Is It Any Good?

One of the most spectacular views in Los Angeles…oh, and it’s a Museum, too!

Another one of the things about living in Los Angeles, as opposed to Washington, is how much the museums are dependent on the largess of rich Angelenos: Huntington, Brand, etc.

J. Paul Getty is no exception. His thing was Oil, and he made a lot of money at it. So in 1954, he opened up part of his Malibu House turning it into the first Getty Museum, eventually expanding it in 1974 to better house his collection. That location is now known as the Getty Villa. His true masterpiece was yet to come.

Opening in 1997, the Getty Center sits on some exceptional real estate just overlooking Santa Monica, Westwood and the whole of Los Angeles. According to Wikipedia, this branch “specializes in “pre-20th-century European paintings, drawings, illuminated manuscripts, sculpture, and decorative arts; and 19th- and 20th-century American and European photographs”. Among the works on display is the painting Irises by Vincent van Gogh. Besides the museum, the center’s buildings house the Getty Research Institute (GRI), the Getty Conservation Institute, the Getty Foundation, and the administrative offices of the J. Paul Getty Trust, which owns and operates the center. The center also has outdoor sculptures displayed on terraces and in gardens. Designed by architect Richard Meier, the campus includes a central garden designed by artist Robert Irwin. GRI’s separate building contains a research library with over 900,000 volumes and two million photographs of art and architecture. The center’s design included special provisions to address concerns regarding earthquakes and fires.”

I left that last part in for me. Given where it sits, you’d be worried about Earthquakes too.

Visit our Getty Center Photo Gallery!

Click on the picture to visit our Getty Center Photo Gallery!

The Getty Center has truly one of the most spectacular views in Los Angeles; on a clear day literally being able to see forever…or at least all the way to Downtown. The Gardens are also amazing and picturesque. This is why Digital Cameras were made.

The collection itself? Well…

Mea culpa, I like a little variety in my Museums. And the one thing about Government funded Museums like LACMA or the Smithsonian is that they bring in all kinds of art from everywhere. The problem with a single financier or benefactor is that…odds are…you are going to be subject to their individual whims and tastes. So if they like French Baroque (and you don’t) well, tough….you better start liking some French Baroque.

The Getty Center is kinda like that. Getty certainly liked his French themed Pottery, Vases and Furniture, and after a while (say 30 minutes) you might find yourself a little bored. Getty also had some interest in Ancient Greek pottery, which isn’t all bad. Seeing the exploits of Heracles painted black along the side of a vase isn’t a bad way to spend an afternoon. But the original collection is somewhat limiting. Fortunately, there is a rotating schedule of works coming to visit the Getty, to broaden things. Also, we keep a Calendar of these events on the Getty Center Events Calendar.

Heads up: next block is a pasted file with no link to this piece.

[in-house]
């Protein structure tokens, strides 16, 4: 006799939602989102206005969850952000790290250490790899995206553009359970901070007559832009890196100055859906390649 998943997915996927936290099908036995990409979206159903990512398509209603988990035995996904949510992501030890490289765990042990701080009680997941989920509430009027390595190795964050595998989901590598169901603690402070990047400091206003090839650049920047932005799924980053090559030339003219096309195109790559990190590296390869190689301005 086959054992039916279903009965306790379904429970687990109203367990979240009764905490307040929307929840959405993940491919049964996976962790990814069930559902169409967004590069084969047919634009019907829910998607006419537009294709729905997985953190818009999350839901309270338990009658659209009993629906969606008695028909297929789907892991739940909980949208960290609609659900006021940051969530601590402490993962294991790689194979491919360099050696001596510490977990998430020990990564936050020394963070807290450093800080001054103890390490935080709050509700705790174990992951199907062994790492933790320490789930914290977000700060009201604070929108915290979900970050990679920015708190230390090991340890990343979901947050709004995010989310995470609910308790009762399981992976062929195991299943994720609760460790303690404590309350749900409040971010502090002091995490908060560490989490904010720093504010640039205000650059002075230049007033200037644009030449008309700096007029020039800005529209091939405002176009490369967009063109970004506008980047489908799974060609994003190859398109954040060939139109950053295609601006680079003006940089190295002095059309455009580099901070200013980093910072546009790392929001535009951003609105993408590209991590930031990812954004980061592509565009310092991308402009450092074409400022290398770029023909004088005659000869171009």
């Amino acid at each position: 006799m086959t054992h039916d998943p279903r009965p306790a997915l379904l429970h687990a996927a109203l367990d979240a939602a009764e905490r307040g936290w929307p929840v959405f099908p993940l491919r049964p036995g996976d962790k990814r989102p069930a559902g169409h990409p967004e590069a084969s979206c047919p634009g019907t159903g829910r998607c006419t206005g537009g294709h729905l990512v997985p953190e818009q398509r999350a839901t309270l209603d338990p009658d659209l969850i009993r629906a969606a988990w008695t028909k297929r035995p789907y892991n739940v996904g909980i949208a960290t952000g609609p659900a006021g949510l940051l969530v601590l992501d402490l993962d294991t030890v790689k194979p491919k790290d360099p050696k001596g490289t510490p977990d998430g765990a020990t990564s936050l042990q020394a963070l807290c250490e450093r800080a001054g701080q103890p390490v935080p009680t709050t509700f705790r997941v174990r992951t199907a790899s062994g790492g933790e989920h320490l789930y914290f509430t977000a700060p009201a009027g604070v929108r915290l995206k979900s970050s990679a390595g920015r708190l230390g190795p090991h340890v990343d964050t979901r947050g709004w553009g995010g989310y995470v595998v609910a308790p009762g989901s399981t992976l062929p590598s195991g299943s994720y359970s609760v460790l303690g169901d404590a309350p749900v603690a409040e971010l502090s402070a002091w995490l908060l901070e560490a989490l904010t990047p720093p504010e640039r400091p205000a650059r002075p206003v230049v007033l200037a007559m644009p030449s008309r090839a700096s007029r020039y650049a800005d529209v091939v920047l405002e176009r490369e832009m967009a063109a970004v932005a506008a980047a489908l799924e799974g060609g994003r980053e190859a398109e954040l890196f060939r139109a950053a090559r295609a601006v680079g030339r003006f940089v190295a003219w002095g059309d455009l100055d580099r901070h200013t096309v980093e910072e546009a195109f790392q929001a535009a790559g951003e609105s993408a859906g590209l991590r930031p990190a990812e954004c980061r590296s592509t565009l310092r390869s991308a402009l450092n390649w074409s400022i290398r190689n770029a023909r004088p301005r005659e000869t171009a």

IMPORTANT SAFETY TIP, PEOPLE: It’s all about when you go. Monday’s the Villa and the Center are closed. There used to be extremely strict restrictions on when you could go. That seems to have changed.

There is a Tram that runs you from the Parking Lot to the Center above. Apparently, there’s a way you walk as well:

A computer-operated tram takes you from the street-level entrance to the top of the hill. The tram is fully accessible. From the parking structure, take the elevators up to the Lower Tram Station (T1).


When arriving at or departing from the Getty Center, please allow plenty of time for tram lines on busy days.


Visitors are also welcome to walk up or down the hill, along the pedestrian sidewalk, instead of taking the tram. The path is about 3/4 mile and has a moderately steep grade. Depending on your pace, the walk usually takes about 15 to 20 minutes.


PARKING: Like the Udvar-Hazy Center, the Museums themselves are free, but Parking is expensive. But, the Getty has a post discussing its own parking options, so:

Parking is $15 per car, but $10 per car after 5:00 p.m. for the Getty Center’s evening hours on Saturdays (when we are open until 9:00 p.m.), as well as for all evening public programming, including music, film, lectures, and other special programs held after 5:00 p.m.


Parking is based on availability. Parking reservations are neither required nor accepted.


Street parking in the surrounding neighborhood is restricted.


For more parking information, see frequently asked questions.


Parking for Visitors with Disabilities
There are designated handicapped-accessible spaces on the entry level of the parking structure.


Parking for Electric Cars
Parking with plug-ins for electric vehicles is available.


Parking for Oversized Vehicles
Parking for vehicles between 6’10” and 12’6″ tall and of standard car length and width is available on level P1. There is no parking for RVs, motor homes, limousines, and other larger vehicles.


Parking for Tour Buses and Other Group Vehicles
See Tips for Groups for information about accommodations for groups of 15 or more.


The Getty Center
1200 Getty Center Dr.
Los Angeles, 90049
(310) 440-7300

Monday: CLOSED
Tuesday: 10:00 a.m.–5:30 p.m.
Wednesday: 10:00 a.m.–5:30 p.m.
Thursday: 10:00 a.m.–5:30 p.m.
Friday: 10:00 a.m.–5:30 p.m. – 10:00 a.m.–9:00 p.m. (May 24–Aug. 30)
Saturday: 10:00 a.m.–9:00 p.m.
Sunday: 10:00 a.m.–5:30 p.m.

Closed Mondays and on January 1, July 4 (Independence Day), Thanksgiving, and December 25 (Christmas Day).